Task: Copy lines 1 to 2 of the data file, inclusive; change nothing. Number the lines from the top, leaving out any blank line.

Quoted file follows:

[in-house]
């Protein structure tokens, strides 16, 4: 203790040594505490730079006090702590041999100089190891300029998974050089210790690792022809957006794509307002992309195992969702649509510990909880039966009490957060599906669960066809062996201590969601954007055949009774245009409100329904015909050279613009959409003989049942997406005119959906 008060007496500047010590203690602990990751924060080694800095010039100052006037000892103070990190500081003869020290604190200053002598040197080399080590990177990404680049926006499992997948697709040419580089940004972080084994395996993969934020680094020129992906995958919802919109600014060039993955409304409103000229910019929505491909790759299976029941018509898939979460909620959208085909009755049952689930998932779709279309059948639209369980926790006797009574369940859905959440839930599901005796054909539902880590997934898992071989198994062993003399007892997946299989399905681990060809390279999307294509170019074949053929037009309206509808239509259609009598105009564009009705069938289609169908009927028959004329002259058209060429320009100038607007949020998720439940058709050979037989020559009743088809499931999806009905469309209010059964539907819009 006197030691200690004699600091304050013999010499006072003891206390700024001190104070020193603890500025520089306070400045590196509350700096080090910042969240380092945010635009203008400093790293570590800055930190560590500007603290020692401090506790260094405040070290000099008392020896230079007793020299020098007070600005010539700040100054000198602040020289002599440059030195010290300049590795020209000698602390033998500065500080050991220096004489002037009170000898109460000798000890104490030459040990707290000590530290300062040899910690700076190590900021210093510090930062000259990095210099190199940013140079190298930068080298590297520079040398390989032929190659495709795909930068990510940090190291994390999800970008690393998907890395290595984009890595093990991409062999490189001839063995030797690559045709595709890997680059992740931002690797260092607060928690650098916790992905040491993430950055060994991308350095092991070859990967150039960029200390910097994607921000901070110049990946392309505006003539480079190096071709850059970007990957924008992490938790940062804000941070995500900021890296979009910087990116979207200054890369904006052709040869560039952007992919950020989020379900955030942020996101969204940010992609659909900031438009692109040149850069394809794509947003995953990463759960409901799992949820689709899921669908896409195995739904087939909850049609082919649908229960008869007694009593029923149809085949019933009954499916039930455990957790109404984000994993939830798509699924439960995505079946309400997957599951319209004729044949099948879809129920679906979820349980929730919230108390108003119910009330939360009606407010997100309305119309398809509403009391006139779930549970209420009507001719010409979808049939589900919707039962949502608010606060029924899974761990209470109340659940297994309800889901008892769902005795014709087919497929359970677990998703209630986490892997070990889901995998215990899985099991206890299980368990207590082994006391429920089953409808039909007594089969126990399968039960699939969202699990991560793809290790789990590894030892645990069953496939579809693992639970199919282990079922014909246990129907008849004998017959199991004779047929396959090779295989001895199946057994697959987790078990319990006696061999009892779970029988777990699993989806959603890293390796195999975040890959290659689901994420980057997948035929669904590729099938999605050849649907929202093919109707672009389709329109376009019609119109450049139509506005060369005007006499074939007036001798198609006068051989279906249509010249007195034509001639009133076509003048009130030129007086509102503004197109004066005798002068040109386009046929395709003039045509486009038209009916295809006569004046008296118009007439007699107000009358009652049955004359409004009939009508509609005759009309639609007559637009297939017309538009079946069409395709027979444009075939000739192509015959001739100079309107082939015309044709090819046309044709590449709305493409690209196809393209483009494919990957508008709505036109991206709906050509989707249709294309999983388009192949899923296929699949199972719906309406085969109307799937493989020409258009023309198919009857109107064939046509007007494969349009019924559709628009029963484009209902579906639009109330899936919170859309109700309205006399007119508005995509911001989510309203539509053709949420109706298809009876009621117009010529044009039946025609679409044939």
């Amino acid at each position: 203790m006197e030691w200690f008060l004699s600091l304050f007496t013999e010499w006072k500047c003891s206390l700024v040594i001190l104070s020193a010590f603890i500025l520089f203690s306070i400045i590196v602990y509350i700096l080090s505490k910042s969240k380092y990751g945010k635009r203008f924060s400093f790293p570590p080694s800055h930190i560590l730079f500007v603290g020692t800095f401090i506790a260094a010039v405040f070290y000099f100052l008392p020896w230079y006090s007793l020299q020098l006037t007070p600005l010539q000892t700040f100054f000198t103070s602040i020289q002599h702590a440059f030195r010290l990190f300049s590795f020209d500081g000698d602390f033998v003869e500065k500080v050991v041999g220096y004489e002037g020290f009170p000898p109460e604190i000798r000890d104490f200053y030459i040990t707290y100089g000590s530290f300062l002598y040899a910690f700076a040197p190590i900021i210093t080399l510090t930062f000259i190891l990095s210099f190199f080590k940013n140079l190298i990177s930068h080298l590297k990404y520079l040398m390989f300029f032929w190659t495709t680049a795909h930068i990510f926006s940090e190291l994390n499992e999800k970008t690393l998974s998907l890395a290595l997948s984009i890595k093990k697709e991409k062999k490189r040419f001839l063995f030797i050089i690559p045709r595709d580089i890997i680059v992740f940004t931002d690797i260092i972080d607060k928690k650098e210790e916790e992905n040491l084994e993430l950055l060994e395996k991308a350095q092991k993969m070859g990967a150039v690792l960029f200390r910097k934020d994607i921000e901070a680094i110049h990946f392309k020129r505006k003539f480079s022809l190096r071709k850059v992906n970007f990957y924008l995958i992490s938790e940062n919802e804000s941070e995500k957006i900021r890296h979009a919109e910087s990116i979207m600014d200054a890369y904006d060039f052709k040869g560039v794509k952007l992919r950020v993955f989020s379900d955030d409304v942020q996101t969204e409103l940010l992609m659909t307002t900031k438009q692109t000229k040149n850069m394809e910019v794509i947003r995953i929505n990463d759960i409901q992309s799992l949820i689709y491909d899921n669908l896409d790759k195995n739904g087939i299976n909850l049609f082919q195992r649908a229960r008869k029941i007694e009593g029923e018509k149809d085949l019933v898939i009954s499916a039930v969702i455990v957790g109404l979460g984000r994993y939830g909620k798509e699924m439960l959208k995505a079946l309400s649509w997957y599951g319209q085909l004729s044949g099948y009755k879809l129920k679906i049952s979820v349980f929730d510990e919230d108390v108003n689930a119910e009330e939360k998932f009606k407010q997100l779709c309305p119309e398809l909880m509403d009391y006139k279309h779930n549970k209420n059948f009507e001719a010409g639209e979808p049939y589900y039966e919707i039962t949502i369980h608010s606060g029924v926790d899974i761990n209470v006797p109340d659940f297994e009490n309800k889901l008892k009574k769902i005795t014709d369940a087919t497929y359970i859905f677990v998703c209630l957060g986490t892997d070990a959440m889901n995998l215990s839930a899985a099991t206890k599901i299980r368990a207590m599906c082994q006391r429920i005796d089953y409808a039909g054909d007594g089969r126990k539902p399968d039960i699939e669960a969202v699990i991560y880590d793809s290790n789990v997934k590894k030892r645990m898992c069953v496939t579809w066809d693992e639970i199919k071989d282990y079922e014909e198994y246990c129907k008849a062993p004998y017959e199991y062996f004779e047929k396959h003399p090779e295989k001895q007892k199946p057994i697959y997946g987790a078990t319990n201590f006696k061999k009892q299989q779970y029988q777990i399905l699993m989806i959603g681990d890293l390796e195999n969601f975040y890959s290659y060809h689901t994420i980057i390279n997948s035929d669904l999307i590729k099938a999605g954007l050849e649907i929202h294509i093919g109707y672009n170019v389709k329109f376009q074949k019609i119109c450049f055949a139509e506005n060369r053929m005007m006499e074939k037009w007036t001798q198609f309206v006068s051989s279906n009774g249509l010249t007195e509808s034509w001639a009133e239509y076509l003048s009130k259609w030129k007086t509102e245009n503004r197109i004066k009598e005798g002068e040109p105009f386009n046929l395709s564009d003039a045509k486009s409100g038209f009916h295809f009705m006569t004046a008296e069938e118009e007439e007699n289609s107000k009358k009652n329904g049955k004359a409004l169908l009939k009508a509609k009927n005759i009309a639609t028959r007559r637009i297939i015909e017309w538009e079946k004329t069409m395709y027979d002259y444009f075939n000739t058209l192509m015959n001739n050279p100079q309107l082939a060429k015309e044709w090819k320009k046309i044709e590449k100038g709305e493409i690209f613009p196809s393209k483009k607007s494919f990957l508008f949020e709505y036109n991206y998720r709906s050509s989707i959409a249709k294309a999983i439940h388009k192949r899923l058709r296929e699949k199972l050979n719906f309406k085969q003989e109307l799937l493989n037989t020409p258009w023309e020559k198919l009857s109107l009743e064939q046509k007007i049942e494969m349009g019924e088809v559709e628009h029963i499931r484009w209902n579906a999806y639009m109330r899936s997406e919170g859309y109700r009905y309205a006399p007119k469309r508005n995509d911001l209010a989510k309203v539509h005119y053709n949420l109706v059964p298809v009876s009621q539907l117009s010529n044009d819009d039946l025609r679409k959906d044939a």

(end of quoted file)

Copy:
[in-house]
């Protein structure tokens, strides 16, 4: 203790040594505490730079006090702590041999100089190891300029998974050089210790690792022809957006794509307002992309195992969702649509510990909880039966009490957060599906669960066809062996201590969601954007055949009774245009409100329904015909050279613009959409003989049942997406005119959906 008060007496500047010590203690602990990751924060080694800095010039100052006037000892103070990190500081003869020290604190200053002598040197080399080590990177990404680049926006499992997948697709040419580089940004972080084994395996993969934020680094020129992906995958919802919109600014060039993955409304409103000229910019929505491909790759299976029941018509898939979460909620959208085909009755049952689930998932779709279309059948639209369980926790006797009574369940859905959440839930599901005796054909539902880590997934898992071989198994062993003399007892997946299989399905681990060809390279999307294509170019074949053929037009309206509808239509259609009598105009564009009705069938289609169908009927028959004329002259058209060429320009100038607007949020998720439940058709050979037989020559009743088809499931999806009905469309209010059964539907819009 006197030691200690004699600091304050013999010499006072003891206390700024001190104070020193603890500025520089306070400045590196509350700096080090910042969240380092945010635009203008400093790293570590800055930190560590500007603290020692401090506790260094405040070290000099008392020896230079007793020299020098007070600005010539700040100054000198602040020289002599440059030195010290300049590795020209000698602390033998500065500080050991220096004489002037009170000898109460000798000890104490030459040990707290000590530290300062040899910690700076190590900021210093510090930062000259990095210099190199940013140079190298930068080298590297520079040398390989032929190659495709795909930068990510940090190291994390999800970008690393998907890395290595984009890595093990991409062999490189001839063995030797690559045709595709890997680059992740931002690797260092607060928690650098916790992905040491993430950055060994991308350095092991070859990967150039960029200390910097994607921000901070110049990946392309505006003539480079190096071709850059970007990957924008992490938790940062804000941070995500900021890296979009910087990116979207200054890369904006052709040869560039952007992919950020989020379900955030942020996101969204940010992609659909900031438009692109040149850069394809794509947003995953990463759960409901799992949820689709899921669908896409195995739904087939909850049609082919649908229960008869007694009593029923149809085949019933009954499916039930455990957790109404984000994993939830798509699924439960995505079946309400997957599951319209004729044949099948879809129920679906979820349980929730919230108390108003119910009330939360009606407010997100309305119309398809509403009391006139779930549970209420009507001719010409979808049939589900919707039962949502608010606060029924899974761990209470109340659940297994309800889901008892769902005795014709087919497929359970677990998703209630986490892997070990889901995998215990899985099991206890299980368990207590082994006391429920089953409808039909007594089969126990399968039960699939969202699990991560793809290790789990590894030892645990069953496939579809693992639970199919282990079922014909246990129907008849004998017959199991004779047929396959090779295989001895199946057994697959987790078990319990006696061999009892779970029988777990699993989806959603890293390796195999975040890959290659689901994420980057997948035929669904590729099938999605050849649907929202093919109707672009389709329109376009019609119109450049139509506005060369005007006499074939007036001798198609006068051989279906249509010249007195034509001639009133076509003048009130030129007086509102503004197109004066005798002068040109386009046929395709003039045509486009038209009916295809006569004046008296118009007439007699107000009358009652049955004359409004009939009508509609005759009309639609007559637009297939017309538009079946069409395709027979444009075939000739192509015959001739100079309107082939015309044709090819046309044709590449709305493409690209196809393209483009494919990957508008709505036109991206709906050509989707249709294309999983388009192949899923296929699949199972719906309406085969109307799937493989020409258009023309198919009857109107064939046509007007494969349009019924559709628009029963484009209902579906639009109330899936919170859309109700309205006399007119508005995509911001989510309203539509053709949420109706298809009876009621117009010529044009039946025609679409044939």